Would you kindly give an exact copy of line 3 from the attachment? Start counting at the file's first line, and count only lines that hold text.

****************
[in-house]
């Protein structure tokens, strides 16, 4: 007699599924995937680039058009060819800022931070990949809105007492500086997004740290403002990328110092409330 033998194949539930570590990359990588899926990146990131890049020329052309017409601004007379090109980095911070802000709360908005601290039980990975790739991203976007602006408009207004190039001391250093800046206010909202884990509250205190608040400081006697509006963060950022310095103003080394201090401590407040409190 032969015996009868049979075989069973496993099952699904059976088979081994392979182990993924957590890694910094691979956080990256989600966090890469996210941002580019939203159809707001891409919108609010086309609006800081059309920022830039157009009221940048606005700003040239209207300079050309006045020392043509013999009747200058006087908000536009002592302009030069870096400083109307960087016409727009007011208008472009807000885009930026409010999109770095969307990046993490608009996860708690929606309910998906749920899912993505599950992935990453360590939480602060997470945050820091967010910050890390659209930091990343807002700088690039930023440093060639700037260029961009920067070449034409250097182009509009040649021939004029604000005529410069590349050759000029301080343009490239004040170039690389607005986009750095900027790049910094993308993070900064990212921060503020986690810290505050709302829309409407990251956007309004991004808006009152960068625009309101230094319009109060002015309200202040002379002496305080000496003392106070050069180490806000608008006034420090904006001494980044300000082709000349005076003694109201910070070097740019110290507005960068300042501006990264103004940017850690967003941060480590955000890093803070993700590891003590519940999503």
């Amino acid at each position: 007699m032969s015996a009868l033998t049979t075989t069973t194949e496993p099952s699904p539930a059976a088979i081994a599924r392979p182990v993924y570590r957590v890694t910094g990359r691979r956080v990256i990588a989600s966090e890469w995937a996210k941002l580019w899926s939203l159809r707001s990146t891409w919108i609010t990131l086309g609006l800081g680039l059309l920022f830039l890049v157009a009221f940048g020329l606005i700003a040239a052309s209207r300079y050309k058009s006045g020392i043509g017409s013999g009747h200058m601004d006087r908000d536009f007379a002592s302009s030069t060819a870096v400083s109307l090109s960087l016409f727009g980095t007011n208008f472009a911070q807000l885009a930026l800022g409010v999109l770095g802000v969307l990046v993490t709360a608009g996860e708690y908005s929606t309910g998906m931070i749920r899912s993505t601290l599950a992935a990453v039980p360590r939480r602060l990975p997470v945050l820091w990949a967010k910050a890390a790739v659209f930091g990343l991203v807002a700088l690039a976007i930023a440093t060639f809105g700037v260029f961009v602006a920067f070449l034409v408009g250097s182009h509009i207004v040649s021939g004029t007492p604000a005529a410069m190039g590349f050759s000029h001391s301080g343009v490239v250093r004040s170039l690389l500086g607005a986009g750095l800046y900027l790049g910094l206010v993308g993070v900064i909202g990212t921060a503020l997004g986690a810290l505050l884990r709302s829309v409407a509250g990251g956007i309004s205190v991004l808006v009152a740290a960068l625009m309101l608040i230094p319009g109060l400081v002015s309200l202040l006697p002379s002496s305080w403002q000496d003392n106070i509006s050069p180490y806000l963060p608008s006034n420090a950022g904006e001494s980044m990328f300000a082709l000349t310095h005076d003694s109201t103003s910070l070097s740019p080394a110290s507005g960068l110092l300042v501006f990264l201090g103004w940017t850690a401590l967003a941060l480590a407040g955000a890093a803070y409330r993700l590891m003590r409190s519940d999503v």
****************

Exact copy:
């Amino acid at each position: 007699m032969s015996a009868l033998t049979t075989t069973t194949e496993p099952s699904p539930a059976a088979i081994a599924r392979p182990v993924y570590r957590v890694t910094g990359r691979r956080v990256i990588a989600s966090e890469w995937a996210k941002l580019w899926s939203l159809r707001s990146t891409w919108i609010t990131l086309g609006l800081g680039l059309l920022f830039l890049v157009a009221f940048g020329l606005i700003a040239a052309s209207r300079y050309k058009s006045g020392i043509g017409s013999g009747h200058m601004d006087r908000d536009f007379a002592s302009s030069t060819a870096v400083s109307l090109s960087l016409f727009g980095t007011n208008f472009a911070q807000l885009a930026l800022g409010v999109l770095g802000v969307l990046v993490t709360a608009g996860e708690y908005s929606t309910g998906m931070i749920r899912s993505t601290l599950a992935a990453v039980p360590r939480r602060l990975p997470v945050l820091w990949a967010k910050a890390a790739v659209f930091g990343l991203v807002a700088l690039a976007i930023a440093t060639f809105g700037v260029f961009v602006a920067f070449l034409v408009g250097s182009h509009i207004v040649s021939g004029t007492p604000a005529a410069m190039g590349f050759s000029h001391s301080g343009v490239v250093r004040s170039l690389l500086g607005a986009g750095l800046y900027l790049g910094l206010v993308g993070v900064i909202g990212t921060a503020l997004g986690a810290l505050l884990r709302s829309v409407a509250g990251g956007i309004s205190v991004l808006v009152a740290a960068l625009m309101l608040i230094p319009g109060l400081v002015s309200l202040l006697p002379s002496s305080w403002q000496d003392n106070i509006s050069p180490y806000l963060p608008s006034n420090a950022g904006e001494s980044m990328f300000a082709l000349t310095h005076d003694s109201t103003s910070l070097s740019p080394a110290s507005g960068l110092l300042v501006f990264l201090g103004w940017t850690a401590l967003a941060l480590a407040g955000a890093a803070y409330r993700l590891m003590r409190s519940d999503v």